- Antidepressants. These medications are used to treat depression, but also can be used to treat mild to moderate pain “by interfering with chemical processes in your brain that cause you to feel pain.” Examples include amitriptyline, desipramine (Norpramin), and imipramine (Tofranil).
For men who experience sexual dysfunction associated with neuropathy, your physician may prescribe medications such as sildenafil (Viagra), tadalafil (Cialis), or vardenafil (Levitra).
Natural Treatment of Diabetic Neuropathy
At the risk of sounding like a broken record… the best way to treat diabetic neuropathy is to keep your blood glucose levels under control! If you haven’t been consistent with taking your insulin and/or your medication, begin now. Keep blood glucose logs and record your insulin doses and when you take your medications, and share these logs with your medical team so they can make adjustments to your regimen as indicated.
Ask your physician for a referral to speak with a registered dietitian (RD). An RD can create a meal plan that is both heart healthy and will promote glucose control. If you have other comorbid conditions, they can help with that too!
And while you’re at it – get moving! The American Diabetes Association recommends 30 minutes of exercise on most days of the week. Exercise can keep your blood glucose and blood pressure levels under control. Keep in mind if your neuropathy is severe, your physician may have specific exercise recommendations, so speak with your doctor before beginning an exercise routine.
Options to Help Relieve Diabetic Neuropathy Naturally
To relieve pain, here are some alternative remedies that you can try:
- Capsaicin cream. This cream is made out of the same “spicy” stuff that is in chili peppers! It is applied topically to areas of pain.
- Acupuncture. This is thought to relieve pain associated with neuropathy. It typically requires more than one session to provide relief.
- Alpha-lipoic acid. This is an antioxidant that is found in certain foods and may reduce the pain associated with neuropathy. It can be found in broccoli, yams, spinach, potatoes, yeast, tomatoes, Brussels sprouts, carrots, beets, rice bran, and red meat. It is an unproven treatment, so there is no “recommended amount” if you choose to take it in supplement form, but one study indicated that 600 milligrams daily was beneficial.
Can Diabetic Neuropathy be Reversed?
The nerve damage associated with diabetic neuropathy is irreversible.
However, nerve damage can be slowed considerably. For example, it is not uncommon for a person who has not been to the doctor for many years to have “tingling” in their feet as their first symptom of diabetes. They present to a doctor (or the emergency department!) and find that they have diabetes – and neuropathy! With proper treatment, they quickly control their diabetes, as well as their neuropathy symptoms.
Does this mean that their neuropathy has gone away? No, not at all. It means that they have controlled it – and perhaps halted its progression for the time being.
Is Diabetic Neuropathy a Complication of Untreated Diabetes?
Yes, absolutely. But not everyone with diabetes goes on to develop diabetic neuropathy. And not every neuropathy is related to diabetes.
It is a misconception that someone with peripheral neuropathy must have diabetes. There are many other causes of peripheral neuropathy:
- Certain autoimmune diseases, such as lupus, Sjogren’s syndrome, rheumatoid arthritis, Guillain-Barre syndrome, necrotizing vasculitis, and chronic inflammatory demyelinating polyneuropathy.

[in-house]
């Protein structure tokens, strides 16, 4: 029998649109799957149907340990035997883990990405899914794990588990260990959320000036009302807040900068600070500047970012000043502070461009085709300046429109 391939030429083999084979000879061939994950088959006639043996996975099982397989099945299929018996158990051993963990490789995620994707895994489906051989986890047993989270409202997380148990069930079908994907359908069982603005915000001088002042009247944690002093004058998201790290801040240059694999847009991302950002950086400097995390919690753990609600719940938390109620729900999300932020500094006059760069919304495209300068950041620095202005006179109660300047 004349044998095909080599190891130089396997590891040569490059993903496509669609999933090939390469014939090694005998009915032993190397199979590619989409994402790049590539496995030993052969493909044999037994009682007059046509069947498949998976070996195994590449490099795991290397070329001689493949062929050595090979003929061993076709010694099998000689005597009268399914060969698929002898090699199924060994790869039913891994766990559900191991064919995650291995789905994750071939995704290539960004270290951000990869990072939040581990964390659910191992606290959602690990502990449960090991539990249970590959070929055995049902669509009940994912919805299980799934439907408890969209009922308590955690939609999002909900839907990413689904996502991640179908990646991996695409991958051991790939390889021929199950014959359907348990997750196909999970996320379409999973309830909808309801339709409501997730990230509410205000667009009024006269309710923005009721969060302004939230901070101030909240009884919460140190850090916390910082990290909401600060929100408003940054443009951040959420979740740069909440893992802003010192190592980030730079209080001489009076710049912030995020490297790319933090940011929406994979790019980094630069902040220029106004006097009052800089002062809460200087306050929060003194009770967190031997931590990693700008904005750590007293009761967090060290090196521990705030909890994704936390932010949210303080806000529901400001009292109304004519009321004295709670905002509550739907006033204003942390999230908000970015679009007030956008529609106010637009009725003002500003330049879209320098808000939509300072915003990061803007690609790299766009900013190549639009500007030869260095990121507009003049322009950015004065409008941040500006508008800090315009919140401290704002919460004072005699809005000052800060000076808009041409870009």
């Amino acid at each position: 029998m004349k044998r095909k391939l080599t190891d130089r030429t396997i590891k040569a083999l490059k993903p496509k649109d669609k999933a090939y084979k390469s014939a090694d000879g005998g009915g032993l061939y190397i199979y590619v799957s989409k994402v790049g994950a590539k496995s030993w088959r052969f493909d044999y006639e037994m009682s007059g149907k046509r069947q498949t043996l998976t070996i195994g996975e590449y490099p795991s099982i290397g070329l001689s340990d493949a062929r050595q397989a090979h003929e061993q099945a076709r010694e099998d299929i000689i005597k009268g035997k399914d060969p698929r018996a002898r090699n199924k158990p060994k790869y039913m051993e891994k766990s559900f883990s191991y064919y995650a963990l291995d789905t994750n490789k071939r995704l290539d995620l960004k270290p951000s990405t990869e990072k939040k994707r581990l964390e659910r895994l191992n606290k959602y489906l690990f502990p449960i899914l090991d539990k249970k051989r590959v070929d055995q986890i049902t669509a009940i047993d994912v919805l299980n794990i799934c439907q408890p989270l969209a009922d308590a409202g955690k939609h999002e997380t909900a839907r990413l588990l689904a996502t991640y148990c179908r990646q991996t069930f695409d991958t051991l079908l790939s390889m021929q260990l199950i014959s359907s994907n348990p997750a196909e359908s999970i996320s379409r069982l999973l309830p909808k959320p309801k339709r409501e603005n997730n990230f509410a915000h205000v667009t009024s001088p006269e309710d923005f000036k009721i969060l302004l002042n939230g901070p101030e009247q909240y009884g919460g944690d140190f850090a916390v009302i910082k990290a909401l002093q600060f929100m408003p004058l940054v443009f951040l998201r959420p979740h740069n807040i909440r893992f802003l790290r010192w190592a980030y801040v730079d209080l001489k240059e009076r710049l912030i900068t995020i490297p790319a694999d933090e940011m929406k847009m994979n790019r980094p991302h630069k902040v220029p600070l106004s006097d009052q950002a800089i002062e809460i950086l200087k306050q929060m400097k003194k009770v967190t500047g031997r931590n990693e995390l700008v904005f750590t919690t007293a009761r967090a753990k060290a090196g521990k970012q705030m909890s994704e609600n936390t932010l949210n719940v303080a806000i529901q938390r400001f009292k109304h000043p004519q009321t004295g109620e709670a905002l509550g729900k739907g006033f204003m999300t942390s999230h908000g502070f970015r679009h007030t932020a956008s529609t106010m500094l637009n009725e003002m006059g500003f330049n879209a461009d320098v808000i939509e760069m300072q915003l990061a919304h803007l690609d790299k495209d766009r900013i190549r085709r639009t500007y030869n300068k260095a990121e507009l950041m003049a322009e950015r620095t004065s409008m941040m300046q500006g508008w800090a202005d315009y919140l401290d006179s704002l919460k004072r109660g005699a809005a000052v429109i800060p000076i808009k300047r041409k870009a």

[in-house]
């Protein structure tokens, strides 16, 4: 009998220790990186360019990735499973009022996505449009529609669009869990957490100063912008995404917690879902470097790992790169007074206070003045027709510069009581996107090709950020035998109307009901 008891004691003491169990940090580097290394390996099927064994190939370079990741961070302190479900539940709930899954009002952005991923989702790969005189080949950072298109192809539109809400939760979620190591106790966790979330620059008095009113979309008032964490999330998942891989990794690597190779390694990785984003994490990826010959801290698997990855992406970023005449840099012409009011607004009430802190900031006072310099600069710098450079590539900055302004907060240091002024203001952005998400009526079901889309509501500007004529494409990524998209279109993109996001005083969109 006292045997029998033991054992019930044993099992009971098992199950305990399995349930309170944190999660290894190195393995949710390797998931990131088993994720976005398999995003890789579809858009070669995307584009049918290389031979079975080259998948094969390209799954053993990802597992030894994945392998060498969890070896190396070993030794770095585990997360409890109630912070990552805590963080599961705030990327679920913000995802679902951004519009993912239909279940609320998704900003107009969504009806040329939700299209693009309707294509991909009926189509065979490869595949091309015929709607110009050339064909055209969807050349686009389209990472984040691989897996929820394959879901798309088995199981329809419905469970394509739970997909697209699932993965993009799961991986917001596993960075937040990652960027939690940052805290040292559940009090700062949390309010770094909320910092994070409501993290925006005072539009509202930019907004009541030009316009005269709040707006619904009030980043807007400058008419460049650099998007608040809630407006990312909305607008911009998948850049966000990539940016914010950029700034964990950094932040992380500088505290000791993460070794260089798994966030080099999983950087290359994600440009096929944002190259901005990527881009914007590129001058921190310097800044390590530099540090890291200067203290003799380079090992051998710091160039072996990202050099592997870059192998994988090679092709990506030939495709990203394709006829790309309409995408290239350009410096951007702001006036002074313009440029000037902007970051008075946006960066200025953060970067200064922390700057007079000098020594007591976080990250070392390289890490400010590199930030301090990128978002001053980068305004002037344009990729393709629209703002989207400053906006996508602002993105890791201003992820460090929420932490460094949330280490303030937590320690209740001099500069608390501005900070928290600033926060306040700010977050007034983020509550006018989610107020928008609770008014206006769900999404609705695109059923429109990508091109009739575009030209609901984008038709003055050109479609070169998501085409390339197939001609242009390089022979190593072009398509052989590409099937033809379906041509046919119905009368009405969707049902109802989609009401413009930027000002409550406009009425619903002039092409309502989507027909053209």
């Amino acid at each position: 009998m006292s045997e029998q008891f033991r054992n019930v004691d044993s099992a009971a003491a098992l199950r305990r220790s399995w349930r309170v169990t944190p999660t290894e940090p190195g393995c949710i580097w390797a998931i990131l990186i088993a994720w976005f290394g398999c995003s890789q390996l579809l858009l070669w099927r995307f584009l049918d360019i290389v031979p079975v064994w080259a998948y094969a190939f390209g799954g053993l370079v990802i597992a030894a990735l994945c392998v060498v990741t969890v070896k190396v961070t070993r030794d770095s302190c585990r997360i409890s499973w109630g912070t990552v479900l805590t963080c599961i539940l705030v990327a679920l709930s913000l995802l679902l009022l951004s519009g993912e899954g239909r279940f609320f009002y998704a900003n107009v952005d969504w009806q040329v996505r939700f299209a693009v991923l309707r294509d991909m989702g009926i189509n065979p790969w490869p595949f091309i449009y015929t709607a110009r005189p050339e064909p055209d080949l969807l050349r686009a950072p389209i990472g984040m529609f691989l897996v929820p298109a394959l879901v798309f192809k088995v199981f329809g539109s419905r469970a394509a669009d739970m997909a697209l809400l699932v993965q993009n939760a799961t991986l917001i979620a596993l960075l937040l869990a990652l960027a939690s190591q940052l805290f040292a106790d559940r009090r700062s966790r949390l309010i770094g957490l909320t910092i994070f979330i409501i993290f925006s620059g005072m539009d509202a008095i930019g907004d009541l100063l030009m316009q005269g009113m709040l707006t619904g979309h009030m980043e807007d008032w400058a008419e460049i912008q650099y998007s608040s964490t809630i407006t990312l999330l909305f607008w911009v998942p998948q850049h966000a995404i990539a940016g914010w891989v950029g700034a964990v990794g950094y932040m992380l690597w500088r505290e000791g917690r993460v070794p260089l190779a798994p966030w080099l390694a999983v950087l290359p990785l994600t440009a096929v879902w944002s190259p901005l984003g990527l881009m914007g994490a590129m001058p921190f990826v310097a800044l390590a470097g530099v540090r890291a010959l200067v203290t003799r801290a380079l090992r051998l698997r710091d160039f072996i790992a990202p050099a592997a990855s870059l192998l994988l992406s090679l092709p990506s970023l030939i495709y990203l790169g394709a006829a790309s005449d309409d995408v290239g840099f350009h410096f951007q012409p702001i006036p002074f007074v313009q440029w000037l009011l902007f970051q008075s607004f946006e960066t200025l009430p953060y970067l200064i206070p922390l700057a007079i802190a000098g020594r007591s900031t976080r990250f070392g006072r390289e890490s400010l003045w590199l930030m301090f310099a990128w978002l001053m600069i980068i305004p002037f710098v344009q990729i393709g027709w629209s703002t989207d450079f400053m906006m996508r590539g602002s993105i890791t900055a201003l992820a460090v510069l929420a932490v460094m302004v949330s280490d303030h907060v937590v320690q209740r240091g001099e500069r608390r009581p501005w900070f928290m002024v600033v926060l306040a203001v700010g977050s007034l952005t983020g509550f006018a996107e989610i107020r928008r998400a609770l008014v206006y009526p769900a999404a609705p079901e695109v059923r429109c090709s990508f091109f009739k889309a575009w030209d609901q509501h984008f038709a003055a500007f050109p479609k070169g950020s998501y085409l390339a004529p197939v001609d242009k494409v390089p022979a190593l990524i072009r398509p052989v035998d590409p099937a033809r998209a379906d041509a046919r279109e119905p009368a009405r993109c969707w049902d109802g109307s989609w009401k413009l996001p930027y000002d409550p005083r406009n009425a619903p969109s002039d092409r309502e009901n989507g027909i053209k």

- Exposure to certain toxins, such as heavy metals and chemicals.
- Trauma to the nerves, such as in a motor vehicle accident.
- Certain medications, such as chemotherapy.
- Specific infections, such as Epstein-Barr virus, diphtheria, HIV, Lyme disease, shingles, leprosy, and shingles.
- Certain inherited neuropathies, such as Charcot-Marie-Tooth disease.
- Developing a tumor that presses on the nerves can cause neuropathy.
- Vitamin deficiencies, especially vitamins B-1, B-6, B-12, vitamin E, and niacin, can all cause neuropathy.
- Bone marrow disorders such as monoclonal gammopathies, osteoclastic myeloma, and lymphoma, are all likely to cause neuropathy.
How to Prevent Diabetic Neuropathy
Unfortunately, sometimes diabetic neuropathy is unavoidable. However, there is one major thing that you can do to prevent diabetic neuropathy.
Do your best to control your blood glucose levels!
Your treatment plan is individualized to you by your medical team. This may mean taking insulin, oral medications or injectable medications (or a combination of any of the above). Regardless of the type of diabetes you have, it also likely means a healthy diet and exercise. And following your treatment plan (and altering it with your medical team when it isn’t working) will give you the best chance at preventing diabetic neuropathy.
Part of keeping your blood glucose levels in check is getting your A1c monitored routinely. The American Diabetes Association recommends getting your A1c drawn at least twice yearly, although your physician may prefer to have it drawn every three months.
Having a foot exam yearly by your physician is also recommended. Why? Because foot problems are sometimes one of the first signs of peripheral neuropathy. You can also perform diabetic foot care at home:
- Check your feet daily. Check for cuts, scrapes, blisters, redness, and swelling. Ask a friend or family member for help if you can’t see your whole foot, or use a mirror if you need to. If anything looks unusual, let your physician know.
- Keep your feet clean and dry. Use lotion if your feet are dry, but avoid using lotion between your toes.
- Wear clean, dry socks and shoes that fit well. Shoes that are too big or too small can cause blisters and cuts. A podiatrist can help if you need assistance obtaining properly fitted shoes.
The Bottom Line…
Prevention of diabetic neuropathy is of the utmost importance – but as we discussed, sometimes it is inevitable. Adequate blood glucose control is important in the case of prevention and in the case of neuropathy treatment. Also, know that there are ways to treat neuropathy so that you can feel your best – but part of treatment involves you, too!